News National Australia, NZ raise concerns over Solomons
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Australia, NZ raise concerns over Solomons

Australia NZ Solomons
Jacinda Ardern and Scott Morrison have discussed the proposed Solomons-China security deal. Photo: AAP
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Prime Minister Scott Morrison has spoken with his New Zealand counterpart about a proposed security agreement between the Solomon Islands and China.

A leaked draft security deal between the Solomon Islands and China showed Chinese ships would be based in the Pacific and have a navy base less than 2000 kilometres off Australia’s coast.

The proposed deal has triggered alarm bells about the potential militarisation of the Pacific.

Mr Morrison and New Zealand Prime Minister Jacinda Ardern on Tuesday discussed the deal and actions they believe could undermine the security and stability of the Pacific region.

Ms Ardern has expressed concerns, telling NZ radio she did not see a need for China to have a security presence in the Solomon Islands.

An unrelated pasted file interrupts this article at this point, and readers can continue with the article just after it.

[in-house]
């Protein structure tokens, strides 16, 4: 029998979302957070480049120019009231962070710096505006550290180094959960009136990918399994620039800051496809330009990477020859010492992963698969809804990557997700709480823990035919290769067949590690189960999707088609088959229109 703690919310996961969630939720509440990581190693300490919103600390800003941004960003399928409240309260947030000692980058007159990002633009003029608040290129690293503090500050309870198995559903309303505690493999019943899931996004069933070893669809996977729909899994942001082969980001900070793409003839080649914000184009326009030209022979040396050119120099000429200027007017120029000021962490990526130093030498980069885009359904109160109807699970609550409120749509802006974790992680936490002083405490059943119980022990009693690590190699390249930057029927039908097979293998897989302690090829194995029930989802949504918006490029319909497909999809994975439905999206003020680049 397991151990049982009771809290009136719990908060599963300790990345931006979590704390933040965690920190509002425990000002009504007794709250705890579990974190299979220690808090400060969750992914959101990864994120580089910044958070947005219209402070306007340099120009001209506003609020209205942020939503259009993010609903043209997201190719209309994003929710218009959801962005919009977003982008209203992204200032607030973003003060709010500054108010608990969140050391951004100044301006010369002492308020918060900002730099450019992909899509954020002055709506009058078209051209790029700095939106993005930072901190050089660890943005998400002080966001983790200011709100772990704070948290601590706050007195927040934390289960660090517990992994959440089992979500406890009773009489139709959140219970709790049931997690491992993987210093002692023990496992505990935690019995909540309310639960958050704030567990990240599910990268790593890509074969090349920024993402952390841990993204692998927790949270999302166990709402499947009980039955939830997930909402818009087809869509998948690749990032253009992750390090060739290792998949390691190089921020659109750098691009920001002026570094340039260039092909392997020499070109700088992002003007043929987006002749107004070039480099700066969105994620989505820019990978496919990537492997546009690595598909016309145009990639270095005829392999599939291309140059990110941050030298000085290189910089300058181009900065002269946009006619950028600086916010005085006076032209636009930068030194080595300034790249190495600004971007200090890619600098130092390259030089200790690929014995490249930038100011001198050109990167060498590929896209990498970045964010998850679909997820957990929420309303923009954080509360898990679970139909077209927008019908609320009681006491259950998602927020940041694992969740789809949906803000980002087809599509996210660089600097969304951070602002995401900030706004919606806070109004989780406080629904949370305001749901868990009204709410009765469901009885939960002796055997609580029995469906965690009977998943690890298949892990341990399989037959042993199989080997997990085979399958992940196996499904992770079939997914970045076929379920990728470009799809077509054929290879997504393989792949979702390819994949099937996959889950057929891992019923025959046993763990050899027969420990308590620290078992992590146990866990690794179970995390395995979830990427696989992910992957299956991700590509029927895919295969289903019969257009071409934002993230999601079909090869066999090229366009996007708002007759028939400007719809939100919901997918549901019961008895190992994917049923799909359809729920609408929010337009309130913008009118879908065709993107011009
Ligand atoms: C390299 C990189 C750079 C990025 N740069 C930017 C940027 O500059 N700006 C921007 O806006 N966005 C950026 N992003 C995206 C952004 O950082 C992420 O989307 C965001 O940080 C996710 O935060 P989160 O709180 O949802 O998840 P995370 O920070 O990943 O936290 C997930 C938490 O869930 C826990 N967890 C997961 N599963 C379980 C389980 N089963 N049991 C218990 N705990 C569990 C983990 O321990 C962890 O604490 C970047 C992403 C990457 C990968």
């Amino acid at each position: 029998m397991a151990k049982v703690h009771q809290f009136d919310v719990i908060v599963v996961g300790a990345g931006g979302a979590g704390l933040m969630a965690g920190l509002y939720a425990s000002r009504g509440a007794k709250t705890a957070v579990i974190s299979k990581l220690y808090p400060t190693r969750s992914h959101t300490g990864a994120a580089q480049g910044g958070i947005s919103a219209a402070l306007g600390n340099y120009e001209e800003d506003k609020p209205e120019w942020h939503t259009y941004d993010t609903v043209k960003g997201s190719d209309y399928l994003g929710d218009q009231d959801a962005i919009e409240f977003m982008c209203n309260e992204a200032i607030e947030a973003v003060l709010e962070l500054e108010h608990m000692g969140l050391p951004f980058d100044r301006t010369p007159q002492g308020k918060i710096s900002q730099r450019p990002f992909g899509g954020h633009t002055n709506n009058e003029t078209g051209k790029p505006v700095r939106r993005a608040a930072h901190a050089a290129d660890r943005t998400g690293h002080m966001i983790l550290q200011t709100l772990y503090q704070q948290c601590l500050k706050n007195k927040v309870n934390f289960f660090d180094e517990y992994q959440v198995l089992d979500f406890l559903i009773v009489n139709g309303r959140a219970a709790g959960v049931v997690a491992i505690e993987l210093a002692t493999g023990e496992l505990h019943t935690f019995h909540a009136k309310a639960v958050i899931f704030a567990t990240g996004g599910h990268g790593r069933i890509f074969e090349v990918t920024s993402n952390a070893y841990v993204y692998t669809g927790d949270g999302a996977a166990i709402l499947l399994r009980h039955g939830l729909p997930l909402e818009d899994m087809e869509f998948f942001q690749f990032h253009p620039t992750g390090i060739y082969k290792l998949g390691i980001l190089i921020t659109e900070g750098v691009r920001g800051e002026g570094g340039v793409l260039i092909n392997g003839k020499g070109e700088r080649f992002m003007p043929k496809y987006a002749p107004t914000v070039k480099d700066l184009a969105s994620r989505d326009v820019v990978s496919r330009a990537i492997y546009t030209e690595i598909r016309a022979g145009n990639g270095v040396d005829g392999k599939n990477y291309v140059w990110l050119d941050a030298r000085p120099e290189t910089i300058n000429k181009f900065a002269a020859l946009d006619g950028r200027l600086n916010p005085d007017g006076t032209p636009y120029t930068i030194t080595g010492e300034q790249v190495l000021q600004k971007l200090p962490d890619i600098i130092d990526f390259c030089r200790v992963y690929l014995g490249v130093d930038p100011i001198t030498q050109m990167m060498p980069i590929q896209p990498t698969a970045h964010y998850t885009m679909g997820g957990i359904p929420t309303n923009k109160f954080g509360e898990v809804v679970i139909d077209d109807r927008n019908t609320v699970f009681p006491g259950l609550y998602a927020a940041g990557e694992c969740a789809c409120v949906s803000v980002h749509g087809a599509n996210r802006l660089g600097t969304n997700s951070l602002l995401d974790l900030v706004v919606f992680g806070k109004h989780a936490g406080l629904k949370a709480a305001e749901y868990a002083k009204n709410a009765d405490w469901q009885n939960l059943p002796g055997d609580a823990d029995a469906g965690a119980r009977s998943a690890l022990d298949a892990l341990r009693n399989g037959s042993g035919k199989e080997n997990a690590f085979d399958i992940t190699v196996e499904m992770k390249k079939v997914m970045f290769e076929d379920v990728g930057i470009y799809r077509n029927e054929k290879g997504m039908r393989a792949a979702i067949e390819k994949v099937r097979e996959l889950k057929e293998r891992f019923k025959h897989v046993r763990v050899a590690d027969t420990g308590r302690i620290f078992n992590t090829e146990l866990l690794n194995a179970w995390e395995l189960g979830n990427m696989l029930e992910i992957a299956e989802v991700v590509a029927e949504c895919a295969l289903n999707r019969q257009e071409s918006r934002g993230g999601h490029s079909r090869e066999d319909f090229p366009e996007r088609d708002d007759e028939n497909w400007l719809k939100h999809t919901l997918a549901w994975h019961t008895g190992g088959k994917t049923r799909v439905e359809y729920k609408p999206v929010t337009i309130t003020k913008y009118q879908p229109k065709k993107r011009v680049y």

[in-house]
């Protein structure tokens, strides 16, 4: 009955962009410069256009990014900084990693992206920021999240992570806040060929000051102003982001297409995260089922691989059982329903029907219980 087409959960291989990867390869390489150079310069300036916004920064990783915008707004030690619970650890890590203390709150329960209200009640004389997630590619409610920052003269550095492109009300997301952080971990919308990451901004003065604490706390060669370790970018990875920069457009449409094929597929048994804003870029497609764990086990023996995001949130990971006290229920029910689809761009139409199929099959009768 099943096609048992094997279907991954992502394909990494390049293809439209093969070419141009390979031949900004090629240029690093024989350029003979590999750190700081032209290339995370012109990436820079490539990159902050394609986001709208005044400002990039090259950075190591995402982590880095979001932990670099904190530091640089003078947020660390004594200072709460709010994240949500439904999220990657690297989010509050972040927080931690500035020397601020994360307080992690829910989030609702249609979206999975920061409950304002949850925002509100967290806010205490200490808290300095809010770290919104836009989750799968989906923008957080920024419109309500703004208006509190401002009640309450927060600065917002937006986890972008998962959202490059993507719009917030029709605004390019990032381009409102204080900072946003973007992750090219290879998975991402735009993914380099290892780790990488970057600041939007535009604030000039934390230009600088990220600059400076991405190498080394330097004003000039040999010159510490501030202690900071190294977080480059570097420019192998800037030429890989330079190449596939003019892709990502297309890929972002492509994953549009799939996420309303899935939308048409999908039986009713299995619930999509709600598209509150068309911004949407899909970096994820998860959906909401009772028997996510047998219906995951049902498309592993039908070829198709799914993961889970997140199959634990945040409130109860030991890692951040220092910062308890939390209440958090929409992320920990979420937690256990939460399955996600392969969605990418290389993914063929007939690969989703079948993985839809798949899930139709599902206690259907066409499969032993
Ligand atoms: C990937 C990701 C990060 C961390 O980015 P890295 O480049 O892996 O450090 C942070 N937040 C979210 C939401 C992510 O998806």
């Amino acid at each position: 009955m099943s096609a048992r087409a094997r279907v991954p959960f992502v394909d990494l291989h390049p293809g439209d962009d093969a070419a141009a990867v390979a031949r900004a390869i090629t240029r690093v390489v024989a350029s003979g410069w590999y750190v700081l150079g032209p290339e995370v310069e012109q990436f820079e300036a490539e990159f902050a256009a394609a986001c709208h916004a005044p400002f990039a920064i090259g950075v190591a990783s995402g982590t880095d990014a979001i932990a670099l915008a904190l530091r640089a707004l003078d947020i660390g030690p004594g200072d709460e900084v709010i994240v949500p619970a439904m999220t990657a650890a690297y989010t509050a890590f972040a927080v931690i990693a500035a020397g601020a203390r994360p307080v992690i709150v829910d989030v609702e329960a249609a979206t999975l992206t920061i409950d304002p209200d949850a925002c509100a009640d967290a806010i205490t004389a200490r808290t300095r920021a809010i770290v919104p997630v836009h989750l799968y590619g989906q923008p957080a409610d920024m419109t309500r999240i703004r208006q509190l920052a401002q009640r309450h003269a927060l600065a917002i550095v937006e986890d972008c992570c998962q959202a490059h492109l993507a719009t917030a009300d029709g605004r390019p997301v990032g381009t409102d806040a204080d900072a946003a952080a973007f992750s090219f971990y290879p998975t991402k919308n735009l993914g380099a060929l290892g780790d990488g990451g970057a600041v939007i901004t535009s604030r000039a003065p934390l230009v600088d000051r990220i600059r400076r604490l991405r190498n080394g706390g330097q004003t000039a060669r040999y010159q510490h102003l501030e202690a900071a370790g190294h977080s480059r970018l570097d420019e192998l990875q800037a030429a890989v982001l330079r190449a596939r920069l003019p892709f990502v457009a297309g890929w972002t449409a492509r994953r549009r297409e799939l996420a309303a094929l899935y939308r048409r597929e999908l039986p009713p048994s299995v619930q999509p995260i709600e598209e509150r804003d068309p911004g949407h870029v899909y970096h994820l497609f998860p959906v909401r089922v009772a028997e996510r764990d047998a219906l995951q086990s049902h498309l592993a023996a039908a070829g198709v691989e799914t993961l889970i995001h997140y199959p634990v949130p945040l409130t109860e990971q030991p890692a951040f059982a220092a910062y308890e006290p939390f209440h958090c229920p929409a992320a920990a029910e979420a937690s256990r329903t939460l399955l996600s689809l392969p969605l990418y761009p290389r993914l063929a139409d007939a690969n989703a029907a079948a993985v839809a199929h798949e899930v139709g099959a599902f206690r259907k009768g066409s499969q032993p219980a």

New Zealand Foreign Minister Nanaia Mahuta has travelled to Fiji to discuss the issue with Pacific leaders.

Solomon Islands Prime Minister Manasseh Sogavare said the backlash to his country’s security negotiations with China was insulting, Reuters reports.

Mr Sogavere told his parliament on Tuesday that the leaked security document with China was a draft and he would not give details on the content of any proposed deal.

“We have no intention … of pitching into any geopolitical power struggle,” he said, adding the Pacific island nation would not pick sides.

Mr Sogavare also said Solomon Islands had previously asked Australia to build a naval base. This was refused because Australia said it was inappropriate given its defence program with Papua New Guinea.

“We are not pressured in any way by our new friends and there is no intention whatsoever to ask China to build a military base in the Solomon Islands,” he said.

Mr Sogavare said he had exchanged text messages with Mr Morrison on the matter and also had written him a letter on Tuesday morning.

Australia and New Zealand have confirmed their ongoing commitment to the Solomon Islands Assistance Force.

Opposition Leader Anthony Albanese says Australia must engage more with Pacific island leaders.

“We need to be in a position whereby Australia is playing a leading role along with our allies in the Pacific because I’m very concerned about this announcement that appears to have been made in the Solomons,” he told ABC radio on Monday.

“The Pacific step-up needs to be more than a slogan. It needs to be backed up by action and respect for what our Pacific island neighbours are saying, for example, about climate change.”

– AAP